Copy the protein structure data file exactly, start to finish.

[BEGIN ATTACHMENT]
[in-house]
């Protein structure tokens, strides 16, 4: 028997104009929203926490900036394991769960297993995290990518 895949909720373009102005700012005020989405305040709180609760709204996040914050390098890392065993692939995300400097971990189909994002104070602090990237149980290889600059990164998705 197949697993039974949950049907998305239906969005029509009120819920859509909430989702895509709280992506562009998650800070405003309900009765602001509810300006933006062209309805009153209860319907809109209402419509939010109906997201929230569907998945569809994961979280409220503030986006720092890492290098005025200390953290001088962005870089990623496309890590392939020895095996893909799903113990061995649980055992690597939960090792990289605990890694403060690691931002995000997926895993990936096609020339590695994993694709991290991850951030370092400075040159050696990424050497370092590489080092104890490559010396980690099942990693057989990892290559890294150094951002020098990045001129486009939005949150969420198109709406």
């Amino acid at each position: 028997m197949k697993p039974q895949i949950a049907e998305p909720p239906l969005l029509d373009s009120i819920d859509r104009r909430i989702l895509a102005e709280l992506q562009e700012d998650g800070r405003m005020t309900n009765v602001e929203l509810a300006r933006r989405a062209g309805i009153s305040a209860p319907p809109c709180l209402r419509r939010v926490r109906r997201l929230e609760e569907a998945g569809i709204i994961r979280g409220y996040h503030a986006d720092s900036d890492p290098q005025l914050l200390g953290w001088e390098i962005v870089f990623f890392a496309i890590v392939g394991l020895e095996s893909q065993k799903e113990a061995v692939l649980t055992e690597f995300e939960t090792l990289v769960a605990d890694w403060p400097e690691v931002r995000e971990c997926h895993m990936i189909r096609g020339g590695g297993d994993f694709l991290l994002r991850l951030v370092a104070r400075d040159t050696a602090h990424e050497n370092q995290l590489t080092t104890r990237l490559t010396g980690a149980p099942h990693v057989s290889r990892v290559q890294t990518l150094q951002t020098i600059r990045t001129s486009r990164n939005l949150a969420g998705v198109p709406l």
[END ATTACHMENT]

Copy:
[in-house]
């Protein structure tokens, strides 16, 4: 028997104009929203926490900036394991769960297993995290990518 895949909720373009102005700012005020989405305040709180609760709204996040914050390098890392065993692939995300400097971990189909994002104070602090990237149980290889600059990164998705 197949697993039974949950049907998305239906969005029509009120819920859509909430989702895509709280992506562009998650800070405003309900009765602001509810300006933006062209309805009153209860319907809109209402419509939010109906997201929230569907998945569809994961979280409220503030986006720092890492290098005025200390953290001088962005870089990623496309890590392939020895095996893909799903113990061995649980055992690597939960090792990289605990890694403060690691931002995000997926895993990936096609020339590695994993694709991290991850951030370092400075040159050696990424050497370092590489080092104890490559010396980690099942990693057989990892290559890294150094951002020098990045001129486009939005949150969420198109709406």
């Amino acid at each position: 028997m197949k697993p039974q895949i949950a049907e998305p909720p239906l969005l029509d373009s009120i819920d859509r104009r909430i989702l895509a102005e709280l992506q562009e700012d998650g800070r405003m005020t309900n009765v602001e929203l509810a300006r933006r989405a062209g309805i009153s305040a209860p319907p809109c709180l209402r419509r939010v926490r109906r997201l929230e609760e569907a998945g569809i709204i994961r979280g409220y996040h503030a986006d720092s900036d890492p290098q005025l914050l200390g953290w001088e390098i962005v870089f990623f890392a496309i890590v392939g394991l020895e095996s893909q065993k799903e113990a061995v692939l649980t055992e690597f995300e939960t090792l990289v769960a605990d890694w403060p400097e690691v931002r995000e971990c997926h895993m990936i189909r096609g020339g590695g297993d994993f694709l991290l994002r991850l951030v370092a104070r400075d040159t050696a602090h990424e050497n370092q995290l590489t080092t104890r990237l490559t010396g980690a149980p099942h990693v057989s290889r990892v290559q890294t990518l150094q951002t020098i600059r990045t001129s486009r990164n939005l949150a969420g998705v198109p709406l």